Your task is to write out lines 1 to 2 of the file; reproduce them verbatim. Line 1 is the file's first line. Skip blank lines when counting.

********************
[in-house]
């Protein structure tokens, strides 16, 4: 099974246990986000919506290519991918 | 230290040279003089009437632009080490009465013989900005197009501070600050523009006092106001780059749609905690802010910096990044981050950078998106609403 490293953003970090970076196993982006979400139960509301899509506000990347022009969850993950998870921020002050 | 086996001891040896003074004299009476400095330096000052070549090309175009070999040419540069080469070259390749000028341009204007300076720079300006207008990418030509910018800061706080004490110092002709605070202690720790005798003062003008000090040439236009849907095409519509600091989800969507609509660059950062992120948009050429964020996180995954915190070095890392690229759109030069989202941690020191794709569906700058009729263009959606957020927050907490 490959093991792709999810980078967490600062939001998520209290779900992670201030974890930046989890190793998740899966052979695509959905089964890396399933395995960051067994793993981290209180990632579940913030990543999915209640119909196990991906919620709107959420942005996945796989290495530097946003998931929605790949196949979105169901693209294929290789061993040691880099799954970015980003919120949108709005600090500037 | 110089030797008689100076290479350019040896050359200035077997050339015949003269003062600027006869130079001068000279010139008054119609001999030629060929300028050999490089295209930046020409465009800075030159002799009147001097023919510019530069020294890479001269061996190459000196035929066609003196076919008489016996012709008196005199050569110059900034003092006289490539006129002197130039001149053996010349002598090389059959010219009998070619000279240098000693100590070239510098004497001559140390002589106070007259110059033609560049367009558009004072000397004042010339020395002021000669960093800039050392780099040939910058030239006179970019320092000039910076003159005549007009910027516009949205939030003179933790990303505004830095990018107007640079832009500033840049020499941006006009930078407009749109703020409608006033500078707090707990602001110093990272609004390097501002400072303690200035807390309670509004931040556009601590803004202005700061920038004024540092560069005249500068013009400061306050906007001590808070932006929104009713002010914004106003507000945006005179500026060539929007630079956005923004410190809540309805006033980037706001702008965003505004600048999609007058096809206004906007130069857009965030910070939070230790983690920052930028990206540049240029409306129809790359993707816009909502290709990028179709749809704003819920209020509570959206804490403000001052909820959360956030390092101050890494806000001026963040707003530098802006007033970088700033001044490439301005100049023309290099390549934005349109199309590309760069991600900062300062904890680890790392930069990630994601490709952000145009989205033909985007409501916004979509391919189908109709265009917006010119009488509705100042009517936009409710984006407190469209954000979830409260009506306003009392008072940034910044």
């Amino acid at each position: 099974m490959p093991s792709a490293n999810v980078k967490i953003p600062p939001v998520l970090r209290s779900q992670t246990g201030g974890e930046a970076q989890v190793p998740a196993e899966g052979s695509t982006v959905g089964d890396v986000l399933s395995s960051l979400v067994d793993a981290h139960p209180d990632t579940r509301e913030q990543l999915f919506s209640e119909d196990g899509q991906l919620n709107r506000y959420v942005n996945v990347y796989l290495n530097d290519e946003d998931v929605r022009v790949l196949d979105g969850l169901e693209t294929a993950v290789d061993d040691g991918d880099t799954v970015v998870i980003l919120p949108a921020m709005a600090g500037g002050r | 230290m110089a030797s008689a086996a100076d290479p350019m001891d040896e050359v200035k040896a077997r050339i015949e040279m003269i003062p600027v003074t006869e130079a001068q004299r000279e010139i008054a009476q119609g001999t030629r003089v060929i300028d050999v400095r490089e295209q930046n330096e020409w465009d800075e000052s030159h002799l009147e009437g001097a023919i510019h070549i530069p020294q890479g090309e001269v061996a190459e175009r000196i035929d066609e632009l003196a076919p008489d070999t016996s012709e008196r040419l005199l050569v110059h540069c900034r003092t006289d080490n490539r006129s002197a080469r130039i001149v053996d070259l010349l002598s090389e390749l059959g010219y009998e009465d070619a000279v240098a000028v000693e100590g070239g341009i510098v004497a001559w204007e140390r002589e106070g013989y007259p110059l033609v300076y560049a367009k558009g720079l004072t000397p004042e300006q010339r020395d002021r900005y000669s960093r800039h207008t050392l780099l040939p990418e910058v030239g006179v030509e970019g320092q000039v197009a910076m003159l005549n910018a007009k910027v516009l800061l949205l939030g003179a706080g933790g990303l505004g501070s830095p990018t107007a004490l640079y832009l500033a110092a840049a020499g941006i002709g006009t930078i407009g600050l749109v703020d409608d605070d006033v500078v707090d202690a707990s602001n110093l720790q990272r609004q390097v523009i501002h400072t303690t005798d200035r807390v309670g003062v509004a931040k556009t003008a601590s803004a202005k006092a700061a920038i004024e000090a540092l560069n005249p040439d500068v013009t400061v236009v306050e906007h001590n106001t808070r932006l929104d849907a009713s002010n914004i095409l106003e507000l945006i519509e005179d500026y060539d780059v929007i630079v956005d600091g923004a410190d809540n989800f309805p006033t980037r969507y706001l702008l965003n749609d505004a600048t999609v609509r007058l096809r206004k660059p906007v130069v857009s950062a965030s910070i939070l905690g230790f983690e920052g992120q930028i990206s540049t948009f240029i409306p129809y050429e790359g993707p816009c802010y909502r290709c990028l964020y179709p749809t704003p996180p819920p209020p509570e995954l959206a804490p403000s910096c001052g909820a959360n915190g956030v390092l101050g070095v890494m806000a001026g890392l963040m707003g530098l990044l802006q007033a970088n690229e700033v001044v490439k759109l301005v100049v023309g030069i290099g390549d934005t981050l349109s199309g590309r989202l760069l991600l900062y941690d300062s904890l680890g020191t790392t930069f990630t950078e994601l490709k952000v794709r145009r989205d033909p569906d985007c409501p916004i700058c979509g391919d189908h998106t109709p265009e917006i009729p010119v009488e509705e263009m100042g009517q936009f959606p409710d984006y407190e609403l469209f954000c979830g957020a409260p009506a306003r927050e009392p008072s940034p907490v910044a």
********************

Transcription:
[in-house]
């Protein structure tokens, strides 16, 4: 099974246990986000919506290519991918 | 230290040279003089009437632009080490009465013989900005197009501070600050523009006092106001780059749609905690802010910096990044981050950078998106609403 490293953003970090970076196993982006979400139960509301899509506000990347022009969850993950998870921020002050 | 086996001891040896003074004299009476400095330096000052070549090309175009070999040419540069080469070259390749000028341009204007300076720079300006207008990418030509910018800061706080004490110092002709605070202690720790005798003062003008000090040439236009849907095409519509600091989800969507609509660059950062992120948009050429964020996180995954915190070095890392690229759109030069989202941690020191794709569906700058009729263009959606957020927050907490 490959093991792709999810980078967490600062939001998520209290779900992670201030974890930046989890190793998740899966052979695509959905089964890396399933395995960051067994793993981290209180990632579940913030990543999915209640119909196990991906919620709107959420942005996945796989290495530097946003998931929605790949196949979105169901693209294929290789061993040691880099799954970015980003919120949108709005600090500037 | 110089030797008689100076290479350019040896050359200035077997050339015949003269003062600027006869130079001068000279010139008054119609001999030629060929300028050999490089295209930046020409465009800075030159002799009147001097023919510019530069020294890479001269061996190459000196035929066609003196076919008489016996012709008196005199050569110059900034003092006289490539006129002197130039001149053996010349002598090389059959010219009998070619000279240098000693100590070239510098004497001559140390002589106070007259110059033609560049367009558009004072000397004042010339020395002021000669960093800039050392780099040939910058030239006179970019320092000039910076003159005549007009910027516009949205939030003179933790990303505004830095990018107007640079832009500033840049020499941006006009930078407009749109703020409608006033500078707090707990602001110093990272609004390097501002400072303690200035807390309670509004931040556009601590803004202005700061920038004024540092560069005249500068013009400061306050906007001590808070932006929104009713002010914004106003507000945006005179500026060539929007630079956005923004410190809540309805006033980037706001702008965003505004600048999609007058096809206004906007130069857009965030910070939070230790983690920052930028990206540049240029409306129809790359993707816009909502290709990028179709749809704003819920209020509570959206804490403000001052909820959360956030390092101050890494806000001026963040707003530098802006007033970088700033001044490439301005100049023309290099390549934005349109199309590309760069991600900062300062904890680890790392930069990630994601490709952000145009989205033909985007409501916004979509391919189908109709265009917006010119009488509705100042009517936009409710984006407190469209954000979830409260009506306003009392008072940034910044």